Last night we saw Children of God at the Citadel Theatre. This compelling musical captures the experiences of children who were forced to attend residential schools and the parents who were left behind. This part of Canadian history has been ignored in the history books, hidden even.
After the performance we stayed for a talk back with some of the actors. The moderator opened the time by saying we were in a safe space to share. I felt privileged to be present during the sharing of perspectives from a wide range of cultures and backgrounds. This sharing brought to light some of the pain, grief and guilt that continue to resonate and affect lives.
Clearly, the audience was moved by the performances, the music and the story itself. As was I.
One of the things that struck me is that kids are kids. As teachers, we know this. It doesn’t matter the colour of our skin, or our country of origin, kids are kids. Yet, why is it that adults continually divide themselves into groups? Us against them. Sometimes the groups are based on race, sometimes religion, sometimes socio-economic levels. Regardless, there seems to be an urge to divide and dominate.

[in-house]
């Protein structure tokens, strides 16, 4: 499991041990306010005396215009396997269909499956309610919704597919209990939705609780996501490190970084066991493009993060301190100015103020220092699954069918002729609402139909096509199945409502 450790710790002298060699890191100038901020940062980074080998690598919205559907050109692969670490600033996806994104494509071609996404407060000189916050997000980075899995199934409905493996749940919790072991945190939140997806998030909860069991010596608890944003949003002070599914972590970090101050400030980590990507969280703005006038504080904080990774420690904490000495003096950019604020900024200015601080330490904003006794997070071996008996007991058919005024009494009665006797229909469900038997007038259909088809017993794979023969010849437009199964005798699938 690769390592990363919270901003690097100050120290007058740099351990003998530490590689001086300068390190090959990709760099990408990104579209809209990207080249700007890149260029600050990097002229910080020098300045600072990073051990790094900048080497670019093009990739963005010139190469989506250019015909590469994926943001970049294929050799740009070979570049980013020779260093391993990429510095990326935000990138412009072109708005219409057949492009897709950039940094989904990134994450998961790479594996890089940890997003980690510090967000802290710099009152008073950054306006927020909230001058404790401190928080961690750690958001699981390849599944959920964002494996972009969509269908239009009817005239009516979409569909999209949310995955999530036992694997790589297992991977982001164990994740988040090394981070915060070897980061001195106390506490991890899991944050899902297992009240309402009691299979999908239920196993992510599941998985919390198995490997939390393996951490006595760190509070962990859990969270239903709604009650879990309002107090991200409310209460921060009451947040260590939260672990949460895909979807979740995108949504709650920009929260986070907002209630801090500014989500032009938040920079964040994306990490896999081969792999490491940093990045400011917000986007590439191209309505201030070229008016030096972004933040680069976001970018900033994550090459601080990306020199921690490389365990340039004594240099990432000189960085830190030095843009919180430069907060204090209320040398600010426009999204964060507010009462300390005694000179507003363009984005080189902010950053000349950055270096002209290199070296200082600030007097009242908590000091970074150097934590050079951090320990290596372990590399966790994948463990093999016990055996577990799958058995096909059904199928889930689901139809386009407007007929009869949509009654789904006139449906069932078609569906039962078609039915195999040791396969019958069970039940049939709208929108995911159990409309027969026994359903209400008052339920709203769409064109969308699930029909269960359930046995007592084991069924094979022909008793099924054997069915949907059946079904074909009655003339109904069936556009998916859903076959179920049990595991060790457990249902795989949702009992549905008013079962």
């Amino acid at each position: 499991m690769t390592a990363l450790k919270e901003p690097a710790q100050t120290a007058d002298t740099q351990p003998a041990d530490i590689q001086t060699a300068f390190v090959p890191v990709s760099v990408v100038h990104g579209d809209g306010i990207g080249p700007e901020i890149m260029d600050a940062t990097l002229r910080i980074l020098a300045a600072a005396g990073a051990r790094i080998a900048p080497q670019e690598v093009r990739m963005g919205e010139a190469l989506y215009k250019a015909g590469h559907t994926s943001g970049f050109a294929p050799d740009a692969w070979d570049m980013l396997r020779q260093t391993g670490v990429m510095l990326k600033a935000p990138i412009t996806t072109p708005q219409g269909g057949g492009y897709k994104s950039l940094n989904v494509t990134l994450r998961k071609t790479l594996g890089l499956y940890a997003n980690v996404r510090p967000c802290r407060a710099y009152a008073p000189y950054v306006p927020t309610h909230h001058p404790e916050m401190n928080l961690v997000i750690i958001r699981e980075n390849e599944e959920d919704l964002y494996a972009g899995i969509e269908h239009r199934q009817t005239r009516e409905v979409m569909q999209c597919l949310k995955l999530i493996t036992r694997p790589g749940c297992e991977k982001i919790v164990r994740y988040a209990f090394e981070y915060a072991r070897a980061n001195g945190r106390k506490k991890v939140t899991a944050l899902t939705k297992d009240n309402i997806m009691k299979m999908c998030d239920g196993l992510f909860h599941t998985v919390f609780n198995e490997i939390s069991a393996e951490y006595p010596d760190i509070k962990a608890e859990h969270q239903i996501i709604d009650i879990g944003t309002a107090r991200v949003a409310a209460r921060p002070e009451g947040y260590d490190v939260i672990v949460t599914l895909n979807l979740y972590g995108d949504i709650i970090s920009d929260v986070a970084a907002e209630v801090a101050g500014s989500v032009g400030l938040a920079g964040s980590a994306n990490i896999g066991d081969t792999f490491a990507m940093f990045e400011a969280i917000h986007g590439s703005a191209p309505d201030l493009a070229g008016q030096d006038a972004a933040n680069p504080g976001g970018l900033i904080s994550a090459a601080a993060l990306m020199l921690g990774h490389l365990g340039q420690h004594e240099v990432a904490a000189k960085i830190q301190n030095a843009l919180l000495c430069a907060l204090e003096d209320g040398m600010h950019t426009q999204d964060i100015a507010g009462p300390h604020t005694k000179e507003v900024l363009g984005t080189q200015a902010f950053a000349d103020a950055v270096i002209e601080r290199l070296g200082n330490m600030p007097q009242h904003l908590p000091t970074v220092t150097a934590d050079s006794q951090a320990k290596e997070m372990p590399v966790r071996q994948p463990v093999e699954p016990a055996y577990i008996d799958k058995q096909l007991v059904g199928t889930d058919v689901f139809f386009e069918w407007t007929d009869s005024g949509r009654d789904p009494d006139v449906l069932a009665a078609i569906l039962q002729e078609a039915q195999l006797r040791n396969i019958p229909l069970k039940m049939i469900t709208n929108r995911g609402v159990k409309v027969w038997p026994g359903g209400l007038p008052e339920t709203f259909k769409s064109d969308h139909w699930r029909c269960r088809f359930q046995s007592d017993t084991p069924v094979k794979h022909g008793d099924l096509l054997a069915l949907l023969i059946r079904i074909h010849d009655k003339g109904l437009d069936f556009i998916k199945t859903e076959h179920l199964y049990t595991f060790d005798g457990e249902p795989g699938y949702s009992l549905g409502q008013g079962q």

And truly, I don’t understand this compulsion. I don’t understand how the colour of one’s skin makes us better or worse than someone else. One of the actors mentioned that he often tried ‘washing out the brown.’ He spoke of living an identity of shame. And given the history of how indigenous people have been treated, it becomes evident where his feelings about his own identity stem from.
No matter who we are, or where our families were originally from, we’re all human. We all occupy the same planet. Kids seem to understand this better than adults. We can take a lesson from them, watching their interactions in schools or on the playground. We can also take a lesson from our own recent past. We cannot – or should not – hide history, no matter how shameful it might be.
Nelson Mandela once said, “Education is the most powerful weapon which you can use to change the world.” Last night, I was educated through a beautiful work of art and the discussion that followed.